Wednesday, 16 October 2013
a fistful of kuai
The weird thing about the USA teetering on the edge of its implacable sovereign debt status is that the US dollar actually appears to be getting stronger.
There's no secret that America prints around $86bn per month of quantitative easing (a.k.a. new money) reaching around $2.8 trillion so far. I think the USA annual economy turns over $16-$17 trillion per annum, so its already printed about 16% of that as new money.
Intriguingly, the site that informs the rest of the world about this sort of thing is closed because of the US Government shutdown.
Oh, and so is the site it suggests referencing at the end of the message...
It raises an interesting point about global financial stability, because usually the traders move to the dollar in times of uncertainty. As this uncertainty is about the dollar, it seems an unusual thing to do. Except everyone knows that the uncertainty will cause the US presses to keep on printing money.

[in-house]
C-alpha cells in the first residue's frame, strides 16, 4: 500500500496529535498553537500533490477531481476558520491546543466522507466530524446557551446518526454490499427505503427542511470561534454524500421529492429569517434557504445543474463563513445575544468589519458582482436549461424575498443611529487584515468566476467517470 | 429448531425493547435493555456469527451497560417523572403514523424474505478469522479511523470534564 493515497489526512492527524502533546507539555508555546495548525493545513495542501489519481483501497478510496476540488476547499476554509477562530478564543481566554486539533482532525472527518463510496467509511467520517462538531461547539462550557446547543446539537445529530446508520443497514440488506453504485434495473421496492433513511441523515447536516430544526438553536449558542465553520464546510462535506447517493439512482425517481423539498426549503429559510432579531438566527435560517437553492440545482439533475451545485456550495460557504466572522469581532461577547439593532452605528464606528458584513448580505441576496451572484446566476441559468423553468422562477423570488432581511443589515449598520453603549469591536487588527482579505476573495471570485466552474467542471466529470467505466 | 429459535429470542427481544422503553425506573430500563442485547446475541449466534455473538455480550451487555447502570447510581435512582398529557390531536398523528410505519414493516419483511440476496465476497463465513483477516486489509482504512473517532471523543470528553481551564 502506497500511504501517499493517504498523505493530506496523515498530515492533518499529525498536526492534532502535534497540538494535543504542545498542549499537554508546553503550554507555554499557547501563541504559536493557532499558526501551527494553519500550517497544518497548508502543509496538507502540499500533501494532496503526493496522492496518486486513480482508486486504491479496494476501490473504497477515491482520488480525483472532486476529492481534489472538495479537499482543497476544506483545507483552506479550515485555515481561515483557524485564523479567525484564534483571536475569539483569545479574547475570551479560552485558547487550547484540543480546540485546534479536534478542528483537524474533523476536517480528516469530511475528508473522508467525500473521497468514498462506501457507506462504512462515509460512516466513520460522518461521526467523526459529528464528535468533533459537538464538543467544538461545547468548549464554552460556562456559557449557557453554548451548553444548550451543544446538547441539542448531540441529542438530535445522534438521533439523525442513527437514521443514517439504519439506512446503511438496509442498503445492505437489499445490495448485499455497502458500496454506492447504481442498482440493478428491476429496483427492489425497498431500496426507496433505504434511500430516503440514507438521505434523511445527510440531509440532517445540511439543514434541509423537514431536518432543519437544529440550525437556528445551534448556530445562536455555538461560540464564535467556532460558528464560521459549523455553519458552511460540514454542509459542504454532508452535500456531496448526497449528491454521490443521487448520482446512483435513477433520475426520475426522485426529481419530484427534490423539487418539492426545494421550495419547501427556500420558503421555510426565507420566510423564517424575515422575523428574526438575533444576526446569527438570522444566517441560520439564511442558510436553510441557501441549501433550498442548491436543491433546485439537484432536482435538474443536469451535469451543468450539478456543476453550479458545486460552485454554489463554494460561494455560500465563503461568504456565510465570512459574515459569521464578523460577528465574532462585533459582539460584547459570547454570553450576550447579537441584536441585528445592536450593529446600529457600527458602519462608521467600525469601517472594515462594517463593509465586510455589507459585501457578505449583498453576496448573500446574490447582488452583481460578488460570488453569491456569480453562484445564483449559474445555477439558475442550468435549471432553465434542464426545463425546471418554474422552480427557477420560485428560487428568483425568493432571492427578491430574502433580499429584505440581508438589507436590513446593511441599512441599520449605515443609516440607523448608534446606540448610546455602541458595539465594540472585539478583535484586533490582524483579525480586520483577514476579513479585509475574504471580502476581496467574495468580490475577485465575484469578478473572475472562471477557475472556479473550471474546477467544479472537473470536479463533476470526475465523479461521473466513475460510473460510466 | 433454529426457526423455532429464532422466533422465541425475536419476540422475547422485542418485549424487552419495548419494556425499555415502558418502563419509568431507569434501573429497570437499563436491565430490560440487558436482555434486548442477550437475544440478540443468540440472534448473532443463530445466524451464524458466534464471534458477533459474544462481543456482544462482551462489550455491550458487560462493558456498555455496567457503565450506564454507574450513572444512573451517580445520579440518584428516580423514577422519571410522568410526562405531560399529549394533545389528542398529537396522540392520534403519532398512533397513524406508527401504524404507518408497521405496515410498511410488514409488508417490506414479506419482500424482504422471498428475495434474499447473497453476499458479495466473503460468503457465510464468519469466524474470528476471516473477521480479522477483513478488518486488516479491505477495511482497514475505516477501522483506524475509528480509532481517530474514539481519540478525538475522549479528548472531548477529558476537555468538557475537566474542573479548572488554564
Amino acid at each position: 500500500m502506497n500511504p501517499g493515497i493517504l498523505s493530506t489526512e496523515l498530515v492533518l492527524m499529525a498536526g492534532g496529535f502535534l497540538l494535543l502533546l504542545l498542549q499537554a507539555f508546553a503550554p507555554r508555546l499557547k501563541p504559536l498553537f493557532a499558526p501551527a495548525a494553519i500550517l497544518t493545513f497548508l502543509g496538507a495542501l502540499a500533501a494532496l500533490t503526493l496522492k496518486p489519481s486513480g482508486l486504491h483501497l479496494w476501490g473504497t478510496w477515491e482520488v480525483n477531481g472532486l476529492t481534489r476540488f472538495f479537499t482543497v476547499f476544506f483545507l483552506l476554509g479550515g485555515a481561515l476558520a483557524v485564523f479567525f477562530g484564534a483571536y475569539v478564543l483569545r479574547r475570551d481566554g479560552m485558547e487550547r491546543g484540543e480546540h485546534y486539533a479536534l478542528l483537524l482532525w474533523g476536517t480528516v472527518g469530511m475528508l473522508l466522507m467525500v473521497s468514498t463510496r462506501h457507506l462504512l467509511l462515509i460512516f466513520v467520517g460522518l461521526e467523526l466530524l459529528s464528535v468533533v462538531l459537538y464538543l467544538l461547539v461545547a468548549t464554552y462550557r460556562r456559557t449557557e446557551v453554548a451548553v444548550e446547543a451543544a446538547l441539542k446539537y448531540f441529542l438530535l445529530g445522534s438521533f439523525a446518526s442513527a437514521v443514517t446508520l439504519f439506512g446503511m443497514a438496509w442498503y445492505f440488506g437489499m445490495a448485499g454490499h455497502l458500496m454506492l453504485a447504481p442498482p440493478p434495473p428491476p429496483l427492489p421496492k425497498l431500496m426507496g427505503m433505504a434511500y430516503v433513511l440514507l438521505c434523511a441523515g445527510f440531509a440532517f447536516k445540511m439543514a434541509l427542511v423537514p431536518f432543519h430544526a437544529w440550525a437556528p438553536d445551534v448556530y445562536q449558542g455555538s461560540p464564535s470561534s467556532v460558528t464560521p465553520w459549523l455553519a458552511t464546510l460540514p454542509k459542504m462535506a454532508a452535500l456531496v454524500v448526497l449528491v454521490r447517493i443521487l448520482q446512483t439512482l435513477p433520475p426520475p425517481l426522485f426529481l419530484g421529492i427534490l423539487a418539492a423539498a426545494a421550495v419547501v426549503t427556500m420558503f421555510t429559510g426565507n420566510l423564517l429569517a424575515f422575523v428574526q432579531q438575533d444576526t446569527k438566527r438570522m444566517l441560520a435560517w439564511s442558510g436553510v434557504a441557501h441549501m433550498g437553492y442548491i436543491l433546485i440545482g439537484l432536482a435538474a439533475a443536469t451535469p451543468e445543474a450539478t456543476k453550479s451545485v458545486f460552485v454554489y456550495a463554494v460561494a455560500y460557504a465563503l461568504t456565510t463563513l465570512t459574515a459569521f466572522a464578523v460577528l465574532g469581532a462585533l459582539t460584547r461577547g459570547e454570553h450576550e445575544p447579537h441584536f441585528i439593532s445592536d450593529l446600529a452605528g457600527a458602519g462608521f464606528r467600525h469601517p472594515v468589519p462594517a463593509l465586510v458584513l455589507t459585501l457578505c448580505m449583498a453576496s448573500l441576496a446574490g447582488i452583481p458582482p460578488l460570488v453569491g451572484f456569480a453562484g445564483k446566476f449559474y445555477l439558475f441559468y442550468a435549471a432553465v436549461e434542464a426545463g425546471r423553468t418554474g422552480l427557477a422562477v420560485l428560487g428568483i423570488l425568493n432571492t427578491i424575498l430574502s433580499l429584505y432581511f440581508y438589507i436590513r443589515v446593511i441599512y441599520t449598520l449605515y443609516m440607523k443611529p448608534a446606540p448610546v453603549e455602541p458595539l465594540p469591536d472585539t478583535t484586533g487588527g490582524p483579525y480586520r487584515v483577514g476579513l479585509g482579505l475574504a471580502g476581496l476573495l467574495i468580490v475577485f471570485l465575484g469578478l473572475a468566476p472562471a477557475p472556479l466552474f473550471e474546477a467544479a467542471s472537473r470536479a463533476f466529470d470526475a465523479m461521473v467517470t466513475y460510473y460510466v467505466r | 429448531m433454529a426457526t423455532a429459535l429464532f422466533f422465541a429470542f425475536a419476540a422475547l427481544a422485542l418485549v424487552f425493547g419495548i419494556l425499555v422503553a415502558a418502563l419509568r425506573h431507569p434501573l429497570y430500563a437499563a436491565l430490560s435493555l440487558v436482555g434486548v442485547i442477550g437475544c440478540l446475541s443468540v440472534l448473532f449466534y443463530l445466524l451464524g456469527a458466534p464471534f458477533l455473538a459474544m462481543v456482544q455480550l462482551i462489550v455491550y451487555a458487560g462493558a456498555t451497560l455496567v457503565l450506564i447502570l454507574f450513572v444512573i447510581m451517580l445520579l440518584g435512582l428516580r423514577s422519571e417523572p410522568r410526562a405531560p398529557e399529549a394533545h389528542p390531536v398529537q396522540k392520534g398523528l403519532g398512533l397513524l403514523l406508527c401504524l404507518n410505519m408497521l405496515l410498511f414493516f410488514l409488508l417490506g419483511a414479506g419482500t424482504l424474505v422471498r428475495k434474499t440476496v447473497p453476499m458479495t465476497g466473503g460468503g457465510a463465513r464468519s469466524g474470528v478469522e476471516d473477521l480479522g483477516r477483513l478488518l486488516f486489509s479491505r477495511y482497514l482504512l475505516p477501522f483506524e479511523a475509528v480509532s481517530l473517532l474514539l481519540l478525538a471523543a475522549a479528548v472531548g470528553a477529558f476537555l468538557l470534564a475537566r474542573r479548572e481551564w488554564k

Of course, most of the moves that these highly rewarded traders make are part of computer algorithms and the 'flee to dollar' is probably built in, creating the paradox. Not that there's any real alternative. It would take decades to devise an alternate Monopoly currency to be used in times of strife.
From time to time a humorous three dollar bill is reproduced in America, usually as part of a satirical message. I even have a couple from the Lewinsky era, which I picked up in Washington. But it's currently the $16 bill that is receiving attention.
That's the one that George Osborne and Boris Johnson have gone fishing for, over in Beijing.
Yes, the renminbi currency of Chinese yuan is the one to watch. Bottom right the notes even have the denomination marked in something that looks intergalactic.
So it'll be yuan, mao* and fen, whilst we watch the rise of the new ABP Chinese business district around the Royal Albert Dock, right next to City Airport. Maybe a new station for the Monopoly board, that Custom House Crossrail station due by 2015 is beginning to look a little understated.
* Okay, or jiao